This year’s Golden Globe Awards, which showed popular actors Julia Louis Dreyfus and Leonardo DiCaprio puffing on e-cigarettes, has drawn the ire of lawmakers in Washington, CBS News reports. E-cigarettes or vaporized cigarettes are becoming the new “cool thing.” In addition, they are not regulated and they contain no health warnings. This disturbing trend that glamorizes smoking was reaffirmed during NBC’s broadcast of the Golden Globes Sunday night.
Seducing the Younger Generation?
“You’re killing the next generation of fans in your movies,” said Senator Richard Durbin a Democrat from Illinois, on the U.S. Senate floor. Four senators, including Durbin, fired off angry letters to NBC and to the Hollywood Foreign Press Association, which hands out the awards. Senator Richard Blumenthal said e-cigarettes are definitely “a gateway to smoking.” He also expressed concern that Big Tobacco companies are buying up e-cigarette manufacturers and are pumping millions into ad campaigns for these products because they see this as a way to draw young people.
The Effects of E-Cigs
The potential health effects of these vaporizers or electronic cigarettes are still murky. The jury is still out on how harmful these devices are. But, let’s consider what we know so far. According to the U.S. Food and Drug Administration (FDA), a lab analysis of electronic cigarette samples found that they contain carcinogens and toxic chemicals such as diethylene glycol, an ingredient used in antifreeze. E-cigarettes are basically battery-operated devices that contain cartridges filled with nicotine, flavor and other chemicals. The electronic cigarette turns nicotine, which is highly addictive, and other chemicals into a vapor that is inhaled by the user.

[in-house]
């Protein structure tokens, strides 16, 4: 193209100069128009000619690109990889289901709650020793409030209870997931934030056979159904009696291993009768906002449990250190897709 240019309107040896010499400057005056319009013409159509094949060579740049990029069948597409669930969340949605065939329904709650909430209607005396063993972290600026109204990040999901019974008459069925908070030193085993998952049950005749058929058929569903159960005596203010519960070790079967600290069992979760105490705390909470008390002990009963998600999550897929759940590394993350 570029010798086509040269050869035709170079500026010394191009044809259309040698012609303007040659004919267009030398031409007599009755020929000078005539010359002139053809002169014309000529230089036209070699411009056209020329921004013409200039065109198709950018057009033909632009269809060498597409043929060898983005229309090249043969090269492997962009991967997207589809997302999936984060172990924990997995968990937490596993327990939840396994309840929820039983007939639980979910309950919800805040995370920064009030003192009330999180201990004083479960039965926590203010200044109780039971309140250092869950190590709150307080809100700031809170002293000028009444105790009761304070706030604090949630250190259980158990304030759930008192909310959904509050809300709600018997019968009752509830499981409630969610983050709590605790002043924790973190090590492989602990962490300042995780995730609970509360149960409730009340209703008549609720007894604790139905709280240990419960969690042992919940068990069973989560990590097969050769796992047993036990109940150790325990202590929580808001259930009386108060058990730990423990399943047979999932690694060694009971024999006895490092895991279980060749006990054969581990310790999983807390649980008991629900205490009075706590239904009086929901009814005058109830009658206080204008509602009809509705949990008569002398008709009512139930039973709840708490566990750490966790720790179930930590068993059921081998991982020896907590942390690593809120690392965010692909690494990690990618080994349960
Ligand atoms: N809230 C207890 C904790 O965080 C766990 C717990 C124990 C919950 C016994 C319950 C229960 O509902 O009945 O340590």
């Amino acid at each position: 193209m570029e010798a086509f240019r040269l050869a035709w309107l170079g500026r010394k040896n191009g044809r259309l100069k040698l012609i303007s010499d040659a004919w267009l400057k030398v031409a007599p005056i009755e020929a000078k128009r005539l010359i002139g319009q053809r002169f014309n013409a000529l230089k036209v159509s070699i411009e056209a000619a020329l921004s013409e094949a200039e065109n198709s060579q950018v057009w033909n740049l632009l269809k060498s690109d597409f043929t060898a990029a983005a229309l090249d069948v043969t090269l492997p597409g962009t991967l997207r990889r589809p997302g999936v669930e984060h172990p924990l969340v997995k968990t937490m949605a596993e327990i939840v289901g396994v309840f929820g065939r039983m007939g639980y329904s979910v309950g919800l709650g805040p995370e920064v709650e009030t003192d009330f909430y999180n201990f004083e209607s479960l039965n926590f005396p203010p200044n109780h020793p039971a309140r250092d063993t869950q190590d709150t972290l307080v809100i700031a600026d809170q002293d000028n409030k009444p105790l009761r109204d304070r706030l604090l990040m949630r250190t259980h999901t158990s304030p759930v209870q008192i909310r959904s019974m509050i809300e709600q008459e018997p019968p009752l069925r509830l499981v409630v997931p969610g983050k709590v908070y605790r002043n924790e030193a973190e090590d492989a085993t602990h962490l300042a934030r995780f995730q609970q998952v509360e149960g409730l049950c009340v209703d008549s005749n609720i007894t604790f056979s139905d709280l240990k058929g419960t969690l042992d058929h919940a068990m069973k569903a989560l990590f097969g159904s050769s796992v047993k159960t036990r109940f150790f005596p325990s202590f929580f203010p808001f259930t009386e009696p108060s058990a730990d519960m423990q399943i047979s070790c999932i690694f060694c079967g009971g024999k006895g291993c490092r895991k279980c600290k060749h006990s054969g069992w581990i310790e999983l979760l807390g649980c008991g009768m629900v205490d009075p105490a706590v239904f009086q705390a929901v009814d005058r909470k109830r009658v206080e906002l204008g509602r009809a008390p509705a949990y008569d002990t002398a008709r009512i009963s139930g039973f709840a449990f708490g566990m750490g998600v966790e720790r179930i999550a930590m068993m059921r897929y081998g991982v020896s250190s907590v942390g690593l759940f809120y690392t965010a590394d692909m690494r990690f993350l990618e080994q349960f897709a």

These products are marketed, advertised and sold to young people and are readily available online and in shopping malls. They are also available in different flavors such as cherry, chocolate, mint and bubble gum, which could appeal to young people.
The Need for Regulation
The legislators’ anger with regard to e-cigarettes is justified. However, immediate action must be taken to regulate these relatively new products. Safety advocates and health officials have worked for decades trying to make cigarettes “uncool” and creating awareness about the dangers of smoking. Now, these e-cigarettes are taking the place of traditional cigarettes. They are being marketed as “the alternative” to those who want to quit smoking. But how safe are these so-called alternatives. We’re just beginning to learn the facts – and they’re not pretty.